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Niskayuna's DiVietro still considering what's next

Niskayuna's DiVietro still considering what's next

Lacrosse star could head back to North Carolina or start professional career at wealth-management company
Niskayuna's DiVietro still considering what's next
Marisa DiVietro was starring as senior for No. 1 UNC.
Photographer: Photo courtesy Jeffrey A. Camarati/UNC Athletic Communications

​NISKAYUNA — What’s next, Marisa DiVietro isn’t sure.

The former Niskayuna High School star certainly has options.

Normally, that’s great — but, right now, DiVietro just wishes the plan she’d put in motion could have seen itself through.

Finally secure in a spot as one of the North Carolina women’s lacrosse program’s top players, DiVietro was playing a crucial role for the nation’s top-ranked team that was chasing after its first national championship since 2016. Then, after she graduated with a business degree, DiVietro planned to head to San Francisco to start working at IEQ Capital, a wealth-management company.


“I’ve been driving myself crazy trying to come up with an answer of what to do,” DiVietro said recently in a phone interview. “All my teammates and friends are asking me what I’m going to choose.”

With the NCAA’s decision that seniors in spring sports could gain an extra year of playing eligibility after the COVID-19 pandemic resulted in canceled spring-sport seasons across the country, DiVietro — back home in Niskayuna — could head to Chapel Hill for another year of school and lacrosse. While delaying starting her professional career wouldn’t be an easy decision to make on its own, it’s further complicated because it’s not yet 100% clear how scholarship aid would be handled and DiVietro would also need to figure out a revised academic path since she intends to complete her undergraduate work this spring.

“So, right now, I’m waiting for more answers,” said DiVietro, who helped lead Niskayuna to a pair of Section II championships during a high school career that saw her score more than 100 points in her senior season. 

Before her senior college season was canceled, DiVietro had worked her way into a starring role with head coach Jenny Levy’s top-ranked program. After registering 19 goals and 12 assists in her first three seasons at North Carolina, DiVietro had contributed eight goals and four assists through the team’s 7-0 start. What turned out to be the final game of her 2020 season was one of the best of her college career, as DiVietro had two goals and an assist in a 20-18 win at No. 6 Northwestern.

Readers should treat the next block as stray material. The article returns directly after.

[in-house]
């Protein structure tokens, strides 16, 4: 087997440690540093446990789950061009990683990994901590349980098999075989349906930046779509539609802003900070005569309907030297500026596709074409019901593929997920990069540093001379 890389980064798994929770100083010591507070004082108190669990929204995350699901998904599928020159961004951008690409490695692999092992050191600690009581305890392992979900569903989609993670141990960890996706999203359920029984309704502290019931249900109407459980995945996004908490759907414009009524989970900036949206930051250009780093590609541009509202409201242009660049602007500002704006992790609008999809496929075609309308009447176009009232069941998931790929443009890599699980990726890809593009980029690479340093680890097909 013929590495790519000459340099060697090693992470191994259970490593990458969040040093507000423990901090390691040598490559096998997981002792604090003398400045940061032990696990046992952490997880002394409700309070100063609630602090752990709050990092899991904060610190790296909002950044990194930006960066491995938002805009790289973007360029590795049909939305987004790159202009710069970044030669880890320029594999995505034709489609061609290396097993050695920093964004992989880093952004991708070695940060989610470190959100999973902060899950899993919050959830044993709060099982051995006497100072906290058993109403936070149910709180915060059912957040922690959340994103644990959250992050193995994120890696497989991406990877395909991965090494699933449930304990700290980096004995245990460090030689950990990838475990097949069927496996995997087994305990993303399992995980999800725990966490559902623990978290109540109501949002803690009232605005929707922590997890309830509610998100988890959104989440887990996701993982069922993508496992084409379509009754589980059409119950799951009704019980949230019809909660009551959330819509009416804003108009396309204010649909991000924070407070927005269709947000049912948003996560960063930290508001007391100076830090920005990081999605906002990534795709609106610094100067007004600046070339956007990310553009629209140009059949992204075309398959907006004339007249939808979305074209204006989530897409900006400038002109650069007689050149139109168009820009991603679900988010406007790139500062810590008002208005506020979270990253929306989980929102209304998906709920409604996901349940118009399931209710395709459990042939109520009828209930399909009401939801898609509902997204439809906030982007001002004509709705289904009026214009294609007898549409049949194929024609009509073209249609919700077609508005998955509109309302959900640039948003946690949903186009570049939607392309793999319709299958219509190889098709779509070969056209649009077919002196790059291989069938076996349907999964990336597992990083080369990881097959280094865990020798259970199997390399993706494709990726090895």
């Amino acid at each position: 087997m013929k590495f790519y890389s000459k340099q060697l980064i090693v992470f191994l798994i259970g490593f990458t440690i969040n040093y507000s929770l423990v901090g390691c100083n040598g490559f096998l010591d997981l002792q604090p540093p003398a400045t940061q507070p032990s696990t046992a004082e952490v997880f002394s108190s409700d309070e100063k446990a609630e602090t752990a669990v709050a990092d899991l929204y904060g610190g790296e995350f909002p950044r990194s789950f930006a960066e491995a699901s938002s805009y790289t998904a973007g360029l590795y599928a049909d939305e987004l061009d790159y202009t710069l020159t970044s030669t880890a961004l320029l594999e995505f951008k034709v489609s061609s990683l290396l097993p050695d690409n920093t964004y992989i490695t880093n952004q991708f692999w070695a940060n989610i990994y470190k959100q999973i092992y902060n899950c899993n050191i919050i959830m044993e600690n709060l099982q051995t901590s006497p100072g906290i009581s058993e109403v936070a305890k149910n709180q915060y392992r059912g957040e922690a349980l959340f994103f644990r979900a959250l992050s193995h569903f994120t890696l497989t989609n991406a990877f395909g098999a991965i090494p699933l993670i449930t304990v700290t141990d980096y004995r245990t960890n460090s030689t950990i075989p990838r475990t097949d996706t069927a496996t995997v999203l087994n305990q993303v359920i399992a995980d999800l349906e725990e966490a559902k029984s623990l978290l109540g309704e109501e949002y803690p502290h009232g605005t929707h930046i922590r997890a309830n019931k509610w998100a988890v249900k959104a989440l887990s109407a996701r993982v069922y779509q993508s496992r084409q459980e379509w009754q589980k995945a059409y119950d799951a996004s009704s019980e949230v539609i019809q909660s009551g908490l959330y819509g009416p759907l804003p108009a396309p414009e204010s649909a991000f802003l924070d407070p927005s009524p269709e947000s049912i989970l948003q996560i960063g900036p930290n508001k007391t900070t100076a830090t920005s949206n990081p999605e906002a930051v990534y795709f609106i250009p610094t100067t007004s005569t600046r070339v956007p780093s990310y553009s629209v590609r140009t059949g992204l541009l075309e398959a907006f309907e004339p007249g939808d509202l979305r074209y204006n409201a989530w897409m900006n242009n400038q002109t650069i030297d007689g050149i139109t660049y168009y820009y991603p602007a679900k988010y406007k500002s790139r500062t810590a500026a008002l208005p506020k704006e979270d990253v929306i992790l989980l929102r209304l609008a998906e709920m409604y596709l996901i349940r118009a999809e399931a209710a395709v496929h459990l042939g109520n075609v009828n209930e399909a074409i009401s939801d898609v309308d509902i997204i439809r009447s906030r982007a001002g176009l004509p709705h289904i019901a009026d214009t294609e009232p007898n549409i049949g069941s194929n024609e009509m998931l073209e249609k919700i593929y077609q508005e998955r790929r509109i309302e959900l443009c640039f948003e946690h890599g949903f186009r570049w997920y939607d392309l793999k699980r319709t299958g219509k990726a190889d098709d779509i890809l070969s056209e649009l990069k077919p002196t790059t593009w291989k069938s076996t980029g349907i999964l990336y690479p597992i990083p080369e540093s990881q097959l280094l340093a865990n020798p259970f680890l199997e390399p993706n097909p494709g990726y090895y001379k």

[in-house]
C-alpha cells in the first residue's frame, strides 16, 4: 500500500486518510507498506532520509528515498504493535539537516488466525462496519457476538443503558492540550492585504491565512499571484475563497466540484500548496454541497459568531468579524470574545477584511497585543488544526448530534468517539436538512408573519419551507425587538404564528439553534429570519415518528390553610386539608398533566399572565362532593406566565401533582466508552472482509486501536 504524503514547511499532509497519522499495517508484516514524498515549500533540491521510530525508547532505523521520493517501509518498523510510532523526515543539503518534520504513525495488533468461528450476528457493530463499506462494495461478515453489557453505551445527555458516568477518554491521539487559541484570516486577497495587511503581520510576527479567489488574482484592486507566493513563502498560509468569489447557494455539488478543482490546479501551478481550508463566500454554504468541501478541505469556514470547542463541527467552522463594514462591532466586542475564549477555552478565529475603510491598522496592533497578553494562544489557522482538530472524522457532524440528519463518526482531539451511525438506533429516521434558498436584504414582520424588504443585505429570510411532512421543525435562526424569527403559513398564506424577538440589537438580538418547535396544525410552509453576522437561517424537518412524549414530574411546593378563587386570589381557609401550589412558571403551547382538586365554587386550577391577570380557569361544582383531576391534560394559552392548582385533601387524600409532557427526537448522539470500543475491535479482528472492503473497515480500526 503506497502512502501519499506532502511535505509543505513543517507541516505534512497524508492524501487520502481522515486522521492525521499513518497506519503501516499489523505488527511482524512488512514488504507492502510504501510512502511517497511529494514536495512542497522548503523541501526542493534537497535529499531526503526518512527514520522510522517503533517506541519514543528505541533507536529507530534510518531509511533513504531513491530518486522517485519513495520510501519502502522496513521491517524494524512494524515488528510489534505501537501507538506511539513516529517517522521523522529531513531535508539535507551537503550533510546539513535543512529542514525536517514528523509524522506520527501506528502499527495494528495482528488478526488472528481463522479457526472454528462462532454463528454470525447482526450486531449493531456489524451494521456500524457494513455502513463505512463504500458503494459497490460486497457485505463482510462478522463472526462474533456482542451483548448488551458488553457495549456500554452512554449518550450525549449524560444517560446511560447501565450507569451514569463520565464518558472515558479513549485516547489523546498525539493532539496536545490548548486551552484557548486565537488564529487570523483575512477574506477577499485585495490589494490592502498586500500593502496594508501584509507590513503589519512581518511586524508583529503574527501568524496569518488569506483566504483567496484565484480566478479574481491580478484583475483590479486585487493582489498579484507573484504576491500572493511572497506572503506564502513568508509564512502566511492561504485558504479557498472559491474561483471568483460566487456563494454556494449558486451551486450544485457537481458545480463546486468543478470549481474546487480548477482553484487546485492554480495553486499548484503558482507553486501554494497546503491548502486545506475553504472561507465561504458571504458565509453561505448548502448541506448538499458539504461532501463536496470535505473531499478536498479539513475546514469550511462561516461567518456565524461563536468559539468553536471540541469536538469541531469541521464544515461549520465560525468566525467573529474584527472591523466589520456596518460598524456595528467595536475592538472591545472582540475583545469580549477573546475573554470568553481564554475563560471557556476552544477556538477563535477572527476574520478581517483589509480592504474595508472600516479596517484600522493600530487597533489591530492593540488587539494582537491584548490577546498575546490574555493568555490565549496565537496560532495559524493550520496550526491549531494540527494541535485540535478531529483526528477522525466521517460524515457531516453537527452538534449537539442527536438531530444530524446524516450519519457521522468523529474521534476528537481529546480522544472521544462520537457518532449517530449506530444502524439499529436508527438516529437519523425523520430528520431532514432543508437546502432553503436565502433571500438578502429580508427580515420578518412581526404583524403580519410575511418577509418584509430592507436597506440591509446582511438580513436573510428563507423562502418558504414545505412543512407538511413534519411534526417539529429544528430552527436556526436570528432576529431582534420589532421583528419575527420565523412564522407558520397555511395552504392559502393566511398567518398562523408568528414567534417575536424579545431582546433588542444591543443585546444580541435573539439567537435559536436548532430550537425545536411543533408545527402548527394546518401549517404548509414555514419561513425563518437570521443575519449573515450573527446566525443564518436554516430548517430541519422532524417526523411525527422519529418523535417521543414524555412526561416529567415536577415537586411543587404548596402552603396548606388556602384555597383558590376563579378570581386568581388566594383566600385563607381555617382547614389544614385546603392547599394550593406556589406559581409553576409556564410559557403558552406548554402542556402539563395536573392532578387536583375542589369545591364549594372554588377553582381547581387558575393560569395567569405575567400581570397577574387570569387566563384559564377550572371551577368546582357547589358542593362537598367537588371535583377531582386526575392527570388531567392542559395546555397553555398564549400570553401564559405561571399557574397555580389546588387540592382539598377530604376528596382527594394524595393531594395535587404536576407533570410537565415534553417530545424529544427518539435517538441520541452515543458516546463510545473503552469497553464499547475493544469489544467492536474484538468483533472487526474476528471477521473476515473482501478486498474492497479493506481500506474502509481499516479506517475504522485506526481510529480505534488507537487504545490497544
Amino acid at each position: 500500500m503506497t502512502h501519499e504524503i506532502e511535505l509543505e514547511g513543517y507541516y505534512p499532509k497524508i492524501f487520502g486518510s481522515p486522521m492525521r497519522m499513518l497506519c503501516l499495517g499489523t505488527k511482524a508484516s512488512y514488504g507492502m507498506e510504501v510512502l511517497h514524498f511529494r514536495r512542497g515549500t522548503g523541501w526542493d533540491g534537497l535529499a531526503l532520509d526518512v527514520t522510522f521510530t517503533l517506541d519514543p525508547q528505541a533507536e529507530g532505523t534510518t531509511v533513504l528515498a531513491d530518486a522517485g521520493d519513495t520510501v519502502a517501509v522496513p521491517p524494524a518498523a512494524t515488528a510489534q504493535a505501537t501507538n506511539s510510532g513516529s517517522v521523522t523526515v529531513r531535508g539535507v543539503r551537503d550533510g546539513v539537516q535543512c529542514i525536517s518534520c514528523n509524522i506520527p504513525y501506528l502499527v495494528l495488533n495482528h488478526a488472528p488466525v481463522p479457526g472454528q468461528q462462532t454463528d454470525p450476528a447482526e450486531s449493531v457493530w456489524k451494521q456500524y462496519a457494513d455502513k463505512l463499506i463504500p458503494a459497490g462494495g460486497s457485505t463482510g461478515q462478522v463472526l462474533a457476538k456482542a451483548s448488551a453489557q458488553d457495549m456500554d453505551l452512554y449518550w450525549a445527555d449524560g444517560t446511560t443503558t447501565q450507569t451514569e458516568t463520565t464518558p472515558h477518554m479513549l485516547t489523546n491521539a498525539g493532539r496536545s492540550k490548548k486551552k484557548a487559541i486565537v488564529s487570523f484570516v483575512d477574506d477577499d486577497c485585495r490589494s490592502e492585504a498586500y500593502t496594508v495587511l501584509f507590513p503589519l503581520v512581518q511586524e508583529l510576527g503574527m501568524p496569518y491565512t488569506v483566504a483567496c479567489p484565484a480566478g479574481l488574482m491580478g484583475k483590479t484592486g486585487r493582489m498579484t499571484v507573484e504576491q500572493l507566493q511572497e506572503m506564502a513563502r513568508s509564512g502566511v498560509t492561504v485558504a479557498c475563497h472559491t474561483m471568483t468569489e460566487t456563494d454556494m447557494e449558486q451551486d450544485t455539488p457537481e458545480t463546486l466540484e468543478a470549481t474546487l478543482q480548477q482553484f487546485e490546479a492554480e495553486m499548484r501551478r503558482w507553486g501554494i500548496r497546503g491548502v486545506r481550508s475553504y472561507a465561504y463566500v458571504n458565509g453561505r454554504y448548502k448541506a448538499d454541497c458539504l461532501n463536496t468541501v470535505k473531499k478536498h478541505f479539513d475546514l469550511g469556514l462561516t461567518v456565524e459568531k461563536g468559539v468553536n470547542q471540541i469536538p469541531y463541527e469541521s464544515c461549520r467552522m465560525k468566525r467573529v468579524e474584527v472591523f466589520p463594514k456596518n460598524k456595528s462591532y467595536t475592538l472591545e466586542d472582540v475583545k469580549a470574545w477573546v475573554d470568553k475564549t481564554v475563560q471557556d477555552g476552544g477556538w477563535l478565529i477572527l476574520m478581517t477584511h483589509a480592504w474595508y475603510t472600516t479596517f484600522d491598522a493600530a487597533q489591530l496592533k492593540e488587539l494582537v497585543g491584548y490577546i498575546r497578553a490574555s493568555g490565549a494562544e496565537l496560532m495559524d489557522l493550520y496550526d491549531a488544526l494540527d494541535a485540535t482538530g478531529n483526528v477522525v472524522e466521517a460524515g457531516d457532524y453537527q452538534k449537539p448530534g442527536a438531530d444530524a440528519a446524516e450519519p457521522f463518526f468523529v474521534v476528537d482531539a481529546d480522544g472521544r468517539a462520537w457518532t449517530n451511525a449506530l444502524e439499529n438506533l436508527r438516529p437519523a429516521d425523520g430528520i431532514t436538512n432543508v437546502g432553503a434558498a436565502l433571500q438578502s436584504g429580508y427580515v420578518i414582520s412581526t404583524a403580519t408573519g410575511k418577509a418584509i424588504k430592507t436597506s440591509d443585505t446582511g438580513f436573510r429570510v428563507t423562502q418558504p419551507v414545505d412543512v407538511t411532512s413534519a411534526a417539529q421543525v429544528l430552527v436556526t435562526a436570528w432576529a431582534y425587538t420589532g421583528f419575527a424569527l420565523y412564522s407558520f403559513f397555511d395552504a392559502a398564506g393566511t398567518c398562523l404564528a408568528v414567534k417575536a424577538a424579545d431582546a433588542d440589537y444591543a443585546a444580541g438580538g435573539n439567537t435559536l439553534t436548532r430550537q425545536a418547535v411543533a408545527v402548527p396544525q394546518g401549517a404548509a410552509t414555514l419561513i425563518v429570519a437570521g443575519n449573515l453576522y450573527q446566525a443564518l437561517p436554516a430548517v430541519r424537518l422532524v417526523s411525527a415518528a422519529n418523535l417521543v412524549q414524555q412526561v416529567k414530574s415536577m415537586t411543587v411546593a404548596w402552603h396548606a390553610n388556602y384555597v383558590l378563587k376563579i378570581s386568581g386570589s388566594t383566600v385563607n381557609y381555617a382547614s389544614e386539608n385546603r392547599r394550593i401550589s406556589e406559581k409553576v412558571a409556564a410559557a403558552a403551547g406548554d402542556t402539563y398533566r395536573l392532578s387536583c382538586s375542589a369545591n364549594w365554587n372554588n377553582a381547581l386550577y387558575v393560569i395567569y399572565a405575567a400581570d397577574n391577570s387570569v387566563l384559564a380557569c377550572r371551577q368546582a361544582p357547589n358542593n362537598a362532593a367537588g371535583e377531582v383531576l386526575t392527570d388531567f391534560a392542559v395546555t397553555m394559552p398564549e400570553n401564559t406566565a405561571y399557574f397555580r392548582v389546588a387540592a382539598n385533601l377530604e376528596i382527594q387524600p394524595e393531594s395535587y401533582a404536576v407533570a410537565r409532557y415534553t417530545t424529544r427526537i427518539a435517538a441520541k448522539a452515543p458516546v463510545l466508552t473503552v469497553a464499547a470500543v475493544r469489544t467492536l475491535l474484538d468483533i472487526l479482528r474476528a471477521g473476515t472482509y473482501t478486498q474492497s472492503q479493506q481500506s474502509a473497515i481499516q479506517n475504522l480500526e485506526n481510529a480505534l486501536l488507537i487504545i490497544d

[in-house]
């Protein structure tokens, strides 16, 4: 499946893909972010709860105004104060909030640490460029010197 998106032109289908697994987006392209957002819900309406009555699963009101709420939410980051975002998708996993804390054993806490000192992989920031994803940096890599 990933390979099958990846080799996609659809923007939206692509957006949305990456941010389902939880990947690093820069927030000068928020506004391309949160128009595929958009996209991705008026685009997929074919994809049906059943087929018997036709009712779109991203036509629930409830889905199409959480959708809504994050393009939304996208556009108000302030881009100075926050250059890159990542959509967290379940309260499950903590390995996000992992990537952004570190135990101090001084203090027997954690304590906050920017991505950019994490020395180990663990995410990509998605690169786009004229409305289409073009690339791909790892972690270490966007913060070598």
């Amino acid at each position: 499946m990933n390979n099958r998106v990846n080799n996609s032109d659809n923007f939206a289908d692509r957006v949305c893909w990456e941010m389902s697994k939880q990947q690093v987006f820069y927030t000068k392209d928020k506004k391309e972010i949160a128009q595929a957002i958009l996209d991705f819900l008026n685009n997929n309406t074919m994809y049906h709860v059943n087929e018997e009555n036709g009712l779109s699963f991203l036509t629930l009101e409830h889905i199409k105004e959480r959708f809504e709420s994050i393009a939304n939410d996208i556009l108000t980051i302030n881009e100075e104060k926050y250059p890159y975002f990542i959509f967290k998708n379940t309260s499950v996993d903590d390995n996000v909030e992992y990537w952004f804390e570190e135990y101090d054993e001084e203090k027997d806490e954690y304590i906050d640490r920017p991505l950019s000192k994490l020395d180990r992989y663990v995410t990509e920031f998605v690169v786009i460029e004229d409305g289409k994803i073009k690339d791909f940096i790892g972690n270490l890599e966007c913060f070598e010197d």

A couple days later, North Carolina’s practice was filled with players “hysterically crying” as they knew word was coming that their season was set to end.

“This season was just so much for me, personally, because I was starting to get a bigger role. I’d found my place. It took me a couple years, but I’d started to realize what my skill set was [at the college level] and how it could benefit the team as a whole,” DiVietro said. “For it to end after seven games was so tough, personally. . . . I know in the grand scheme of things it was the right move, but in that moment it stung.”

These days, DiVietro does what she can to stay active. Back home in Niskayuna, the lacrosse star will pass the ball back and forth with her brother, go for long runs and find ways to continue strength training without the full range of equipment she’d become accustomed to using as a member of her college program. Beyond that, she’s keeping up with her classes that have all moved online.

“Doing school from home,” DiVietro said, “is very weird.”

That’s true for anyone, but especially for a senior who was on the verge of taking part in all the things that student-athletes work toward during their college careers. If she opts not to head back to North Carolina for a fifth school year, DiVietro said she has more than enough “great memories” to leave her satisfied, but she also knows there are so many more memories to make if she heads back to school.

“What makes the decision so tough is that Chapel Hill is such a special place, and realizing that in my senior year I never got a senior day or a graduation — the stuff that seniors expect,” DiVietro said. “That makes it so much harder to leave such a special place.”

Reach Michael Kelly at [email protected] or @ByMichaelKelly on Twitter.​​​

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